Why you don’t need a Pension (but might want one anyway)

When people talk about pensions, they are often referring to savings linked to a plan their employer set up. The luckier amongst us may be talking about a promise of lifelong income from a certain age.

Why don’t you need a pension

The main purpose of a pension for most people is to replace income when they are no longer working. An alternative to a pension could therefore be to never stop working.

If you still plan to cease work but don’t have a pension, you could derive income from another source. Property rental is a source of income for many. If you don’t have a rental property, you may still be able to rent a spare room, or even your driveway if you live in a place where parking is in high demand.

You could spend from savings you have built up, receive dividends from investments or company shares you own, you may also inherit money that you can spend. None of this has to involve a pension.

Although the State pension is not enough to fully meet the spending of many households, it is an important source of income later in life and quite generous if you consider what it would cost to replace an equivalent income privately. This may be a useful foundation for spending that other sources can add to.

Why you might want a pension

A pension is very tax efficient. Money paid into a pension gains tax relief from the government, meaning if you pay £80 into a pension personally, the pension provider will gather £20 tax relief from HMRC, topping the money that lands into your pension up to £100 total. Higher rate tax-payers can reclaim further relief through self-assessment.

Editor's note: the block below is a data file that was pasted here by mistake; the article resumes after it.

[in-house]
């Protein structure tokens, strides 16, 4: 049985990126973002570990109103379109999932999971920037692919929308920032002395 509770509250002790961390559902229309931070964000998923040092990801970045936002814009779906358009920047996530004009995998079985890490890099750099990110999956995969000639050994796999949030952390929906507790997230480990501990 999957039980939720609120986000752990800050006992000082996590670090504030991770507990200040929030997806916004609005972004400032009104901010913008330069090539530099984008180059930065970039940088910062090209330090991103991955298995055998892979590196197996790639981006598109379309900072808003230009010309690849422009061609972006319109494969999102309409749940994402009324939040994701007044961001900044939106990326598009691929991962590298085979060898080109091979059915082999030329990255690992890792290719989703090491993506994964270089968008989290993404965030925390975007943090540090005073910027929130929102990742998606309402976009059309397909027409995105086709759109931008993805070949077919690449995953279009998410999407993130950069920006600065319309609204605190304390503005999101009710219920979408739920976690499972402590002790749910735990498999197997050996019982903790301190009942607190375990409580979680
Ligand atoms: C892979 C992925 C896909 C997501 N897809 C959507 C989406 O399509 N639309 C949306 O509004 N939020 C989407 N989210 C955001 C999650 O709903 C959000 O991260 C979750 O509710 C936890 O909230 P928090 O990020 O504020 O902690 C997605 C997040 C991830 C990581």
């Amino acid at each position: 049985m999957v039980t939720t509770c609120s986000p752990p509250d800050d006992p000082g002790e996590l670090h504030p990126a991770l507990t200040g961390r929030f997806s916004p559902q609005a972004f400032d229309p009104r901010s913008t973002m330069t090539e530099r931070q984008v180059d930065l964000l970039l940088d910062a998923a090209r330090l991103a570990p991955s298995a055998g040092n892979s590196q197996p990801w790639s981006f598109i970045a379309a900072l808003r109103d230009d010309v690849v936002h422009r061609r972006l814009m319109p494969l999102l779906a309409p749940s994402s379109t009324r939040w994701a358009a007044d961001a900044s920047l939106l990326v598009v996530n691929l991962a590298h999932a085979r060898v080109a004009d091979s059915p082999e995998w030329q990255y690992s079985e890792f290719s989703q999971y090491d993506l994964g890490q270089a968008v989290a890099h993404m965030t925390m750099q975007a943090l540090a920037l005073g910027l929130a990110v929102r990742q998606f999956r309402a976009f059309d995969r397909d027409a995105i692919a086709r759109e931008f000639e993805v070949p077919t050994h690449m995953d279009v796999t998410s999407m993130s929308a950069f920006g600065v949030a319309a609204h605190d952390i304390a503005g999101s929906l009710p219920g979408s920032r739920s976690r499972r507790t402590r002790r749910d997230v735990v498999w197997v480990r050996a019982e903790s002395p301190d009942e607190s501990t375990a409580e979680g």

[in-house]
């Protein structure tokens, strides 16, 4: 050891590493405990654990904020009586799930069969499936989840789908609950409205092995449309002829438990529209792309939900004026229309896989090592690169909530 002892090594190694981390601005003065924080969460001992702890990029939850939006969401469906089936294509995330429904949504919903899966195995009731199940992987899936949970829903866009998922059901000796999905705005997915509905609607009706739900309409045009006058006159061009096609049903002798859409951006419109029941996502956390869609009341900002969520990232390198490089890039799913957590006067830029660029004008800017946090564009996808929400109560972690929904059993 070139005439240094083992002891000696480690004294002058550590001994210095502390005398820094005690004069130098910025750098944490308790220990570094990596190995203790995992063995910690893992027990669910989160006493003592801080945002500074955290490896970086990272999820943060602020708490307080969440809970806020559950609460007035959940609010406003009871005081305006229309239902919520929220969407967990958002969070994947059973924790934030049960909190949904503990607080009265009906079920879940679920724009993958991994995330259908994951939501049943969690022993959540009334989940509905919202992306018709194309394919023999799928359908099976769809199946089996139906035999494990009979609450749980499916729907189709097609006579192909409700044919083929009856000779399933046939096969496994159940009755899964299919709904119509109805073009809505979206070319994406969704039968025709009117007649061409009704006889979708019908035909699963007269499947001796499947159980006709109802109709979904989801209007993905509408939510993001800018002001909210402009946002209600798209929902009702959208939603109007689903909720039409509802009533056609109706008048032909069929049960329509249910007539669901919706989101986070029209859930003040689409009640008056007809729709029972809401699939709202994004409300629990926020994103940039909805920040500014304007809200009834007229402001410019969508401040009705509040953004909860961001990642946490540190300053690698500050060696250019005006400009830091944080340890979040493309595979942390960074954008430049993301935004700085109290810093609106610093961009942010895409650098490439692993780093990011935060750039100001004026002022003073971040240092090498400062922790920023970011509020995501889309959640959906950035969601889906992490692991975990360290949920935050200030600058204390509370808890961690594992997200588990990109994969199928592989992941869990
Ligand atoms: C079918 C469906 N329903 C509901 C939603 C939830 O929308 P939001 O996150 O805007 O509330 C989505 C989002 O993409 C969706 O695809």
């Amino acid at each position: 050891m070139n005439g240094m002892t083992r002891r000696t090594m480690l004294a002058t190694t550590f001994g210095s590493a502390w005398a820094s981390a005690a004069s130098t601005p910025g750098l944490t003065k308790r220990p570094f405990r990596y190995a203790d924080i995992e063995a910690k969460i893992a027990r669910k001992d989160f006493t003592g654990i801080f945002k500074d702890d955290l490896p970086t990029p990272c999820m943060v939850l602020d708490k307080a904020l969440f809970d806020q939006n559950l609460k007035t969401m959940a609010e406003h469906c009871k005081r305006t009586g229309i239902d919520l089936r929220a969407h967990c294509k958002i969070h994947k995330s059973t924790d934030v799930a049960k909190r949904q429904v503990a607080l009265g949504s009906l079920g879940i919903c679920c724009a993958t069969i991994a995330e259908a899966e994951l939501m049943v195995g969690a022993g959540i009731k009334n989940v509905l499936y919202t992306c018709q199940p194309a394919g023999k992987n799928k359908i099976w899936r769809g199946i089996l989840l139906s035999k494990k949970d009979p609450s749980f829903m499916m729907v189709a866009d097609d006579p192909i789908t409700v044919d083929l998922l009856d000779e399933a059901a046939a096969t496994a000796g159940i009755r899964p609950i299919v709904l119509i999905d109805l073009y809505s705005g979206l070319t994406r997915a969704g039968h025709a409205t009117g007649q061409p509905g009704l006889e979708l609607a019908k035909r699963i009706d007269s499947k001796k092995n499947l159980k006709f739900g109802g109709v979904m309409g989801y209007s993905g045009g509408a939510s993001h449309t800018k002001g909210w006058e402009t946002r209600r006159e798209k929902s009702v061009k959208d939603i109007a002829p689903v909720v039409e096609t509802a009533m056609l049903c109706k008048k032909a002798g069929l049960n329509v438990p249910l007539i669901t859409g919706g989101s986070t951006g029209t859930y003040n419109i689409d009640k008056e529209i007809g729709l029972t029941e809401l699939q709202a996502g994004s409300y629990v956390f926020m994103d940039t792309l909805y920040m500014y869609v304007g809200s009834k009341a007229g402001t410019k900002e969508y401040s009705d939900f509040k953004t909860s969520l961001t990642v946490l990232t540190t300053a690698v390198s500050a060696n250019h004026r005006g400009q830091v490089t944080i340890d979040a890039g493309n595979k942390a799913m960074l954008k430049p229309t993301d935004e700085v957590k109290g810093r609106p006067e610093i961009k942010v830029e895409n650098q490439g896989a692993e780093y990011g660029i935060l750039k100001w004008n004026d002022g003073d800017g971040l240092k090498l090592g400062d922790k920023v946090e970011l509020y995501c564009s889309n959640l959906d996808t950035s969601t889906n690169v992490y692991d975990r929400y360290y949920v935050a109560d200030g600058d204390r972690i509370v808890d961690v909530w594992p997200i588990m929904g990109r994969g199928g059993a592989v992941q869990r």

Growth in the pension is generally tax free and when you come to take benefits, current legislation allows you to access 25% of a personal pension as a tax free lump sum. There are limits to the amount you can save tax efficiently into a pension each year and build up in your pension over a lifetime, but these are normally more relevant to very high earners.

Once the money is in a pension, you generally have a number of investment options including cash and investment funds. The more sophisticated pensions may allow investment directly into shares or commercial property.

Finally, if you die and have funds in a personal pension, you can indicate who you wish any proceeds to benefit, so the money is not lost to your loved ones.

In conclusion, a pension is not the only way to create an income later in life, but few other income sources are as tax efficient, widely available or as inexpensive. For most people, pensions are likely to be beneficial, at least as part of their retirement strategy.

An adviser can identify the pros and cons of a pension to you personally, review your current pensions or help you establish a new one and assist with investment decisions for the plan(s).

Find out more information about pensions in our fact sheet.

Read our pension fact sheet

If you would like to discuss your pension further, please get in touch with our team.

This communication is for general information only and is not intended to be individual advice. It represents our understanding of law and HM Revenue & Customs practice as at 5th October 2020. The value of investments and the income derived from them can fall as well as rise. You may not get back what you invest. You are recommended to seek competent professional advice before taking any action.